Alberta has a fossil fuel dominant electricity grid but overall, Alberta’s electricity comes from a variety of multiple sources including solar, natural gas, wind, and hydroelectric. Even with a grid largely powered largely by fossil fuels, electric vehicles (EVs) do produce less greenhouse gas (GHG) emissions than gas-powered cars. There is no argument to be had there.
A recent Simon Fraser University study found charging an EV on Alberta’s power grid reduces fleet average GHG emissions intensity by an outstanding 41%. This is not an insignificant number and those concerned for the environment should keep it in mind. As the Alberta grid continues to add more renewable energy combined with low-carbon generation, the GHG emission reductions from driving an EV will only increase over time.
Additionally, the lifecycle GHG emissions of EVs, including manufacturing, driving use, and disposal, are also pointedly lower than traditional gas-powered vehicles.
BloombergNEF recently stated that “EVs have zero tailpipe emissions, but still have associated emissions from manufacturing and usage.” When looking at all emission causes, Bloomberg estimated that driving an EV a total of 27,000 kms, or the equivalent of about 1.5 years, will offset the manufacturing emissions alone.
The burning of fossil fuels produces chemicals and GHG emissions. These pollutants adversely contribute to air pollution and climate change. The only GHG emissions connected with EVs are from the generation of electricity. As we mentioned, some of Alberta’s electricity does come from coal. However, Alberta is quickly repositioning its electrical grid away from fossil fuels and moving towards a greener approach. Here is some food for thought: every day a gasoline car is driven, it gets slightly less efficient and in turn, pollutes a little more. EVs just get better for the environment as the supporting grid improves. How can you complain about that or doubt whether you are making the right choice for the environment by buying an EV?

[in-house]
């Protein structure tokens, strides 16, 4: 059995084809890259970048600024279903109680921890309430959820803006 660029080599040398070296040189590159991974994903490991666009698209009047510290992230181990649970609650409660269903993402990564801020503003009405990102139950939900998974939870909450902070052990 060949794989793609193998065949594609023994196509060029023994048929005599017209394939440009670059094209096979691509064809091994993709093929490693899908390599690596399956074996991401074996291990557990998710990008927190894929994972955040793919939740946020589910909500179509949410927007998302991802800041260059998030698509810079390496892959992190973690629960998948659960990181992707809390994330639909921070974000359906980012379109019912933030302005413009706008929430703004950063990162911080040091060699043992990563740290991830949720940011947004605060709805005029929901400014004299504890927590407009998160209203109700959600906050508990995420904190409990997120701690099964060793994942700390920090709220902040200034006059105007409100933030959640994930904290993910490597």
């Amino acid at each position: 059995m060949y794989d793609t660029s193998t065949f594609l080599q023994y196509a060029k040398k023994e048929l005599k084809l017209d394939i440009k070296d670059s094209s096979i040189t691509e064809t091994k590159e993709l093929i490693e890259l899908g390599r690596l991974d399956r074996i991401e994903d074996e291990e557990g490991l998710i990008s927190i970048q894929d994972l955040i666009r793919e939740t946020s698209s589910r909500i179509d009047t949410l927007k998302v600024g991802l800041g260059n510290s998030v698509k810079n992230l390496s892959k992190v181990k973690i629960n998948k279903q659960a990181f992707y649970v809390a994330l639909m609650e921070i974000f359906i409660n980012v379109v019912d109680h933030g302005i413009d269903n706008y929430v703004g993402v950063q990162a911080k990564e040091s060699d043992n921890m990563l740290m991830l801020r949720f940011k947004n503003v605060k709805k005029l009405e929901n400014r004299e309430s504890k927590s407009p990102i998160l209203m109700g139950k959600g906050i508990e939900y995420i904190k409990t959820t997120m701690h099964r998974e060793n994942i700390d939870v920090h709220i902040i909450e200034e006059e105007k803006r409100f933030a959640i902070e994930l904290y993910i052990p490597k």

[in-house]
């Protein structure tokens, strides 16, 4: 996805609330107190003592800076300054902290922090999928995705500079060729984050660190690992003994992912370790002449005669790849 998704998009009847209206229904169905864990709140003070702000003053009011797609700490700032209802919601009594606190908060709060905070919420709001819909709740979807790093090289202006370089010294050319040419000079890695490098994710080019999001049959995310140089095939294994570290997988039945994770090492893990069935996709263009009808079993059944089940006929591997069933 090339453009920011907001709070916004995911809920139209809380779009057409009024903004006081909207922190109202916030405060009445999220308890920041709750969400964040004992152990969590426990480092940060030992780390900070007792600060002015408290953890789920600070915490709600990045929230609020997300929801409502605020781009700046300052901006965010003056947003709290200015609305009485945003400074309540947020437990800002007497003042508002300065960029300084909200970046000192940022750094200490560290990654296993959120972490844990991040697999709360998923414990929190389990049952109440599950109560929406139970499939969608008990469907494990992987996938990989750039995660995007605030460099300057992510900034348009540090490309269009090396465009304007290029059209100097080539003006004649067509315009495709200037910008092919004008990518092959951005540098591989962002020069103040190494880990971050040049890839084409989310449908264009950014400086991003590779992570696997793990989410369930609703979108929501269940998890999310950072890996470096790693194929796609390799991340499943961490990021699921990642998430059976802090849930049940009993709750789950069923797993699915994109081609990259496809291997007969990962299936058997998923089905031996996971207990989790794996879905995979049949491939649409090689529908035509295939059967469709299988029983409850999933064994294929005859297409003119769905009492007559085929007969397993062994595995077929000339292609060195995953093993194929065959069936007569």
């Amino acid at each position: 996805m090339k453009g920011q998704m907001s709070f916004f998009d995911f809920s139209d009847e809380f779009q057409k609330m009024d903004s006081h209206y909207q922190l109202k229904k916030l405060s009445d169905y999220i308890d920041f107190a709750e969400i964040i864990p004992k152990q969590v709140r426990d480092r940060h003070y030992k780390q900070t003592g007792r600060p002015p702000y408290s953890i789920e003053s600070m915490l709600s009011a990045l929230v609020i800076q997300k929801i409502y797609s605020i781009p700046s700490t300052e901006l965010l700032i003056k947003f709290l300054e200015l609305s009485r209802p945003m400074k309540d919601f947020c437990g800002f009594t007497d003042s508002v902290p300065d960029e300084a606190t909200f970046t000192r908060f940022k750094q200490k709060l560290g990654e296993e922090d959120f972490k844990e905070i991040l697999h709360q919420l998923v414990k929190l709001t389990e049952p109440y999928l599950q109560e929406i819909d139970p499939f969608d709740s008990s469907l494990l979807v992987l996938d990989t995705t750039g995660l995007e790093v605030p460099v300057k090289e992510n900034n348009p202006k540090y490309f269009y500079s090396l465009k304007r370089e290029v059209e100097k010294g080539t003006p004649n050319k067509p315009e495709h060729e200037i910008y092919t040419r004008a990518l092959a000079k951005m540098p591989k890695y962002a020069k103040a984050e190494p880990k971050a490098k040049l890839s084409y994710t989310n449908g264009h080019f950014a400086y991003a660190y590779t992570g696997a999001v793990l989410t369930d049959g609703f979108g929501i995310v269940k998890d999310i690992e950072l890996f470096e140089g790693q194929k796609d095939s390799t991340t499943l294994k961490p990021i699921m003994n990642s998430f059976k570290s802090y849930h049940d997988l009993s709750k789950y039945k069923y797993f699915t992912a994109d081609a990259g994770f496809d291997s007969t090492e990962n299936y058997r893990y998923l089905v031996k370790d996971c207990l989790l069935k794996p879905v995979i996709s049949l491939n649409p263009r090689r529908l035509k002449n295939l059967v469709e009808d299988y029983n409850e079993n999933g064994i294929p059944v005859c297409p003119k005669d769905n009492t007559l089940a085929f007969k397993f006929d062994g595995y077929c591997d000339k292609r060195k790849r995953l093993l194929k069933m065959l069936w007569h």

EV batteries are comprised of Lithium-ion, which is exactly the same type of battery used in smartphones, laptops and pretty much almost all rechargeable household electronics. Fortunately, Lithium-ion batteries are 90% recyclable. There are a number of organizations who are looking into repurposing used EV batteries as second-life energy storage units.
When you compare the complete life cycle of an EV to a traditional gas vehicle, from the manufacturing process, through operation, to end of life, EVs produce only about half the GHG emissions as a comparable gas vehicle.
For more information on the EV life cycle, visit the Union of Concerned Scientists.